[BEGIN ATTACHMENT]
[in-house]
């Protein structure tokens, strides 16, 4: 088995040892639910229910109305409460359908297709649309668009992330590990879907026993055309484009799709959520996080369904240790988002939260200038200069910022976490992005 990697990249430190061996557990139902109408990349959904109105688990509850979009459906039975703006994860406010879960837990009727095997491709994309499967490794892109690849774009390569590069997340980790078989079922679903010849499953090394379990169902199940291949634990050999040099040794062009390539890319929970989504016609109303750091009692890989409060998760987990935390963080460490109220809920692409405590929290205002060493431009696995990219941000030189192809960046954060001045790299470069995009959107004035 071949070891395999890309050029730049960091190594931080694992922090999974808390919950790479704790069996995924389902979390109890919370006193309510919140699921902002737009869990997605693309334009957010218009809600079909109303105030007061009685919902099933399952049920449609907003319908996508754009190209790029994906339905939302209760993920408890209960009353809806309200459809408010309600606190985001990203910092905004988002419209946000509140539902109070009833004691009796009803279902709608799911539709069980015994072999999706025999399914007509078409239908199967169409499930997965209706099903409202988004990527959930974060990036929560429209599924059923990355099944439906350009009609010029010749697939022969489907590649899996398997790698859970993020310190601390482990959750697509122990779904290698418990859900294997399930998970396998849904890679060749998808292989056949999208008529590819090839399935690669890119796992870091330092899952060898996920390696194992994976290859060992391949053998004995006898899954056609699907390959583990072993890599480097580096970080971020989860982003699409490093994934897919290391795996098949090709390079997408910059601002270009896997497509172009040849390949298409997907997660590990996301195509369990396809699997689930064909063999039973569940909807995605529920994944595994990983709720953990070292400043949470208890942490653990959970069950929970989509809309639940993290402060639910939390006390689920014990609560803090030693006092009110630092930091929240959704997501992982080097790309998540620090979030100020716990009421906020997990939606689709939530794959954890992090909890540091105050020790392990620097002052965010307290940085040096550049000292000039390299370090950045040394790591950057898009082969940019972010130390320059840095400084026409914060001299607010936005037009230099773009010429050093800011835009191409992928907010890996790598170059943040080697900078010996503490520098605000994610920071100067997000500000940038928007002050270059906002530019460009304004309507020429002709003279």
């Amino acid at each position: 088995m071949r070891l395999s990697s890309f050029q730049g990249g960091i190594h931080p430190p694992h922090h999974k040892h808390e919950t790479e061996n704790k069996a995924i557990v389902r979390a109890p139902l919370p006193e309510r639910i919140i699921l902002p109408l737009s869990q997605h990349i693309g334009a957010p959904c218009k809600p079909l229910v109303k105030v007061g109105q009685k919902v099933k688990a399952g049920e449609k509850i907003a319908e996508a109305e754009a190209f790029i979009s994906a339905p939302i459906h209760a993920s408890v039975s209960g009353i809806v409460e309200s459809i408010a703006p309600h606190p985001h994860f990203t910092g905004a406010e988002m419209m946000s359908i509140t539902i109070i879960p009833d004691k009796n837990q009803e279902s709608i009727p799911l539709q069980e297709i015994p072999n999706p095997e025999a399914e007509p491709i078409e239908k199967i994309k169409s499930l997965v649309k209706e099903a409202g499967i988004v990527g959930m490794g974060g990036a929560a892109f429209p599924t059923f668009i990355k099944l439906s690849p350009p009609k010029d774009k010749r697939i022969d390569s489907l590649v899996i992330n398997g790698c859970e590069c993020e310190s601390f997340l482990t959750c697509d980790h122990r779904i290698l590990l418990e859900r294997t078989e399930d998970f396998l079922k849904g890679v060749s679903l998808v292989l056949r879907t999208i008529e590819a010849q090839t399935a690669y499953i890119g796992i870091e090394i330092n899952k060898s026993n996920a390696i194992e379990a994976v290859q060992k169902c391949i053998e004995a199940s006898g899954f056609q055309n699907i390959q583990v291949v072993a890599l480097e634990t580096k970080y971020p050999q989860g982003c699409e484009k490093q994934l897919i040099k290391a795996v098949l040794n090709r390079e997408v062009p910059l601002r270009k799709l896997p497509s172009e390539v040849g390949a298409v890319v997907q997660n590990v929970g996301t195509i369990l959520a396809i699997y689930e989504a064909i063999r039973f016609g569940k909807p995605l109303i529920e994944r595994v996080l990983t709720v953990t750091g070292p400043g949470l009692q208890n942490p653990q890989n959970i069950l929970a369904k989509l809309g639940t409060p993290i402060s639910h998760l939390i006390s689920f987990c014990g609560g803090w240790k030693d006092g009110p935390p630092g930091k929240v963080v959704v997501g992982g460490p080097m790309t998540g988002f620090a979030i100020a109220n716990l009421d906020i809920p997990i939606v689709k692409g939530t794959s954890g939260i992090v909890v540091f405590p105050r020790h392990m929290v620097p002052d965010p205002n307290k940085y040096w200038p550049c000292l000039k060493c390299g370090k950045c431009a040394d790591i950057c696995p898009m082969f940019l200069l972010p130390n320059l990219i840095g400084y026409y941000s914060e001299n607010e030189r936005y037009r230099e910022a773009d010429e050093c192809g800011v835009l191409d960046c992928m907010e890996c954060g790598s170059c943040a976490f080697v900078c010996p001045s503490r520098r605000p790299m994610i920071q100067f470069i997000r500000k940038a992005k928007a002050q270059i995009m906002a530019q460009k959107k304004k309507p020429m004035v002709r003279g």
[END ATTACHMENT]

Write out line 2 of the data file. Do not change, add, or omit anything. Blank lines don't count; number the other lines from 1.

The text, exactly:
């Protein structure tokens, strides 16, 4: 088995040892639910229910109305409460359908297709649309668009992330590990879907026993055309484009799709959520996080369904240790988002939260200038200069910022976490992005 990697990249430190061996557990139902109408990349959904109105688990509850979009459906039975703006994860406010879960837990009727095997491709994309499967490794892109690849774009390569590069997340980790078989079922679903010849499953090394379990169902199940291949634990050999040099040794062009390539890319929970989504016609109303750091009692890989409060998760987990935390963080460490109220809920692409405590929290205002060493431009696995990219941000030189192809960046954060001045790299470069995009959107004035 071949070891395999890309050029730049960091190594931080694992922090999974808390919950790479704790069996995924389902979390109890919370006193309510919140699921902002737009869990997605693309334009957010218009809600079909109303105030007061009685919902099933399952049920449609907003319908996508754009190209790029994906339905939302209760993920408890209960009353809806309200459809408010309600606190985001990203910092905004988002419209946000509140539902109070009833004691009796009803279902709608799911539709069980015994072999999706025999399914007509078409239908199967169409499930997965209706099903409202988004990527959930974060990036929560429209599924059923990355099944439906350009009609010029010749697939022969489907590649899996398997790698859970993020310190601390482990959750697509122990779904290698418990859900294997399930998970396998849904890679060749998808292989056949999208008529590819090839399935690669890119796992870091330092899952060898996920390696194992994976290859060992391949053998004995006898899954056609699907390959583990072993890599480097580096970080971020989860982003699409490093994934897919290391795996098949090709390079997408910059601002270009896997497509172009040849390949298409997907997660590990996301195509369990396809699997689930064909063999039973569940909807995605529920994944595994990983709720953990070292400043949470208890942490653990959970069950929970989509809309639940993290402060639910939390006390689920014990609560803090030693006092009110630092930091929240959704997501992982080097790309998540620090979030100020716990009421906020997990939606689709939530794959954890992090909890540091105050020790392990620097002052965010307290940085040096550049000292000039390299370090950045040394790591950057898009082969940019972010130390320059840095400084026409914060001299607010936005037009230099773009010429050093800011835009191409992928907010890996790598170059943040080697900078010996503490520098605000994610920071100067997000500000940038928007002050270059906002530019460009304004309507020429002709003279």